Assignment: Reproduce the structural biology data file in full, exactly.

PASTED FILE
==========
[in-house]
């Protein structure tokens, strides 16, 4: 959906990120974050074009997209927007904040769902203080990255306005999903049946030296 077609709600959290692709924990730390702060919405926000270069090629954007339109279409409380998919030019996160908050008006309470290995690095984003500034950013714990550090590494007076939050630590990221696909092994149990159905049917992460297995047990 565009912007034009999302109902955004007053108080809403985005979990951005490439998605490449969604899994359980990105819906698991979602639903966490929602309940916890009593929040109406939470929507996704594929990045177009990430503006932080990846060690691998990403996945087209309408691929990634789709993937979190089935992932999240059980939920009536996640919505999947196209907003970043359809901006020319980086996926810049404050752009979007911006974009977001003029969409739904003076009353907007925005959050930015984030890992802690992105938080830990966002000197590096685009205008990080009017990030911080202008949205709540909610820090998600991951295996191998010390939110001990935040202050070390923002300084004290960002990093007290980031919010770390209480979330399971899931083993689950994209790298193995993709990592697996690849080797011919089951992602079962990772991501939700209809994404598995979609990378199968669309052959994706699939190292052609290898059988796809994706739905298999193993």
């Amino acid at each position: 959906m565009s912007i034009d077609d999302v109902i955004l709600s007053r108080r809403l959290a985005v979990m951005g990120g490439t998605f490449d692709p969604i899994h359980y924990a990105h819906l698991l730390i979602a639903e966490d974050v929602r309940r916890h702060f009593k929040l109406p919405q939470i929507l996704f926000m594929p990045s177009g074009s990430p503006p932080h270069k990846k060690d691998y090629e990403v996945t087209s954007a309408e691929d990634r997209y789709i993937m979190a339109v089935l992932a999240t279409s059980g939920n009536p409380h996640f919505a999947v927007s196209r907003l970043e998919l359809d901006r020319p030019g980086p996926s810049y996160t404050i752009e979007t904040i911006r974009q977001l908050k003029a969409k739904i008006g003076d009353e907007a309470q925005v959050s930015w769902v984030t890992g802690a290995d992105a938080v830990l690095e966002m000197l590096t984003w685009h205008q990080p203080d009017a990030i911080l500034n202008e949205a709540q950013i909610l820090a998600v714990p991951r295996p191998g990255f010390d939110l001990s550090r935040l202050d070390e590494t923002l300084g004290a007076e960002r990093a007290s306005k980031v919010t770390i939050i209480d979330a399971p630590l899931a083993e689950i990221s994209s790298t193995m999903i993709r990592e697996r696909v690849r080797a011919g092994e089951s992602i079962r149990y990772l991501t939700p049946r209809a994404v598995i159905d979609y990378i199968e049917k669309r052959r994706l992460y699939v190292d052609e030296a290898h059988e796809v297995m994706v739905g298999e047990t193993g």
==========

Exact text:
[in-house]
């Protein structure tokens, strides 16, 4: 959906990120974050074009997209927007904040769902203080990255306005999903049946030296 077609709600959290692709924990730390702060919405926000270069090629954007339109279409409380998919030019996160908050008006309470290995690095984003500034950013714990550090590494007076939050630590990221696909092994149990159905049917992460297995047990 565009912007034009999302109902955004007053108080809403985005979990951005490439998605490449969604899994359980990105819906698991979602639903966490929602309940916890009593929040109406939470929507996704594929990045177009990430503006932080990846060690691998990403996945087209309408691929990634789709993937979190089935992932999240059980939920009536996640919505999947196209907003970043359809901006020319980086996926810049404050752009979007911006974009977001003029969409739904003076009353907007925005959050930015984030890992802690992105938080830990966002000197590096685009205008990080009017990030911080202008949205709540909610820090998600991951295996191998010390939110001990935040202050070390923002300084004290960002990093007290980031919010770390209480979330399971899931083993689950994209790298193995993709990592697996690849080797011919089951992602079962990772991501939700209809994404598995979609990378199968669309052959994706699939190292052609290898059988796809994706739905298999193993």
């Amino acid at each position: 959906m565009s912007i034009d077609d999302v109902i955004l709600s007053r108080r809403l959290a985005v979990m951005g990120g490439t998605f490449d692709p969604i899994h359980y924990a990105h819906l698991l730390i979602a639903e966490d974050v929602r309940r916890h702060f009593k929040l109406p919405q939470i929507l996704f926000m594929p990045s177009g074009s990430p503006p932080h270069k990846k060690d691998y090629e990403v996945t087209s954007a309408e691929d990634r997209y789709i993937m979190a339109v089935l992932a999240t279409s059980g939920n009536p409380h996640f919505a999947v927007s196209r907003l970043e998919l359809d901006r020319p030019g980086p996926s810049y996160t404050i752009e979007t904040i911006r974009q977001l908050k003029a969409k739904i008006g003076d009353e907007a309470q925005v959050s930015w769902v984030t890992g802690a290995d992105a938080v830990l690095e966002m000197l590096t984003w685009h205008q990080p203080d009017a990030i911080l500034n202008e949205a709540q950013i909610l820090a998600v714990p991951r295996p191998g990255f010390d939110l001990s550090r935040l202050d070390e590494t923002l300084g004290a007076e960002r990093a007290s306005k980031v919010t770390i939050i209480d979330a399971p630590l899931a083993e689950i990221s994209s790298t193995m999903i993709r990592e697996r696909v690849r080797a011919g092994e089951s992602i079962r149990y990772l991501t939700p049946r209809a994404v598995i159905d979609y990378i199968e049917k669309r052959r994706l992460y699939v190292d052609e030296a290898h059988e796809v297995m994706v739905g298999e047990t193993g």